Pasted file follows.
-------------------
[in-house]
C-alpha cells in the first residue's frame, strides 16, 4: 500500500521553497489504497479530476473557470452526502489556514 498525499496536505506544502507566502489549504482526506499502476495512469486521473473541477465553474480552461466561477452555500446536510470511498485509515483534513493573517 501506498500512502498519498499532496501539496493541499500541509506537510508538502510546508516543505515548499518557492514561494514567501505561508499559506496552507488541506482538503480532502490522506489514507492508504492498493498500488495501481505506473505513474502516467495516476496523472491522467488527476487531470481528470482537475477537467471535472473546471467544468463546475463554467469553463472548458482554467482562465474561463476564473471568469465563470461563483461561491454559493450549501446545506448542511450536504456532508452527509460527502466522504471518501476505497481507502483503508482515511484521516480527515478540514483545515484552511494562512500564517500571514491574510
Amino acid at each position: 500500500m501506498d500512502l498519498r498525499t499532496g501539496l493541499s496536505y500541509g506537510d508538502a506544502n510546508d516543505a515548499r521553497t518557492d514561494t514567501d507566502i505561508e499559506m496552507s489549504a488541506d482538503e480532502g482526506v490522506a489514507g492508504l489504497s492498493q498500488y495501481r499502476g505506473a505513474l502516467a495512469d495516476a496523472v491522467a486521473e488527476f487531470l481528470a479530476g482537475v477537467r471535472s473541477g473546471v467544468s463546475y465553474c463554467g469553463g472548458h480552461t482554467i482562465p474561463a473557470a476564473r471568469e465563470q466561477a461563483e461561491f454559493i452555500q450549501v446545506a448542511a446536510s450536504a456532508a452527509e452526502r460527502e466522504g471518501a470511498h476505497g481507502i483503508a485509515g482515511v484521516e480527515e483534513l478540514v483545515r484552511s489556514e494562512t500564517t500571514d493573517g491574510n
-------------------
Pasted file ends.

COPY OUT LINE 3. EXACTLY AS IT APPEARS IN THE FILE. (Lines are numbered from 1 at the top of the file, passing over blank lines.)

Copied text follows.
Amino acid at each position: 500500500m501506498d500512502l498519498r498525499t499532496g501539496l493541499s496536505y500541509g506537510d508538502a506544502n510546508d516543505a515548499r521553497t518557492d514561494t514567501d507566502i505561508e499559506m496552507s489549504a488541506d482538503e480532502g482526506v490522506a489514507g492508504l489504497s492498493q498500488y495501481r499502476g505506473a505513474l502516467a495512469d495516476a496523472v491522467a486521473e488527476f487531470l481528470a479530476g482537475v477537467r471535472s473541477g473546471v467544468s463546475y465553474c463554467g469553463g472548458h480552461t482554467i482562465p474561463a473557470a476564473r471568469e465563470q466561477a461563483e461561491f454559493i452555500q450549501v446545506a448542511a446536510s450536504a456532508a452527509e452526502r460527502e466522504g471518501a470511498h476505497g481507502i483503508a485509515g482515511v484521516e480527515e483534513l478540514v483545515r484552511s489556514e494562512t500564517t500571514d493573517g491574510n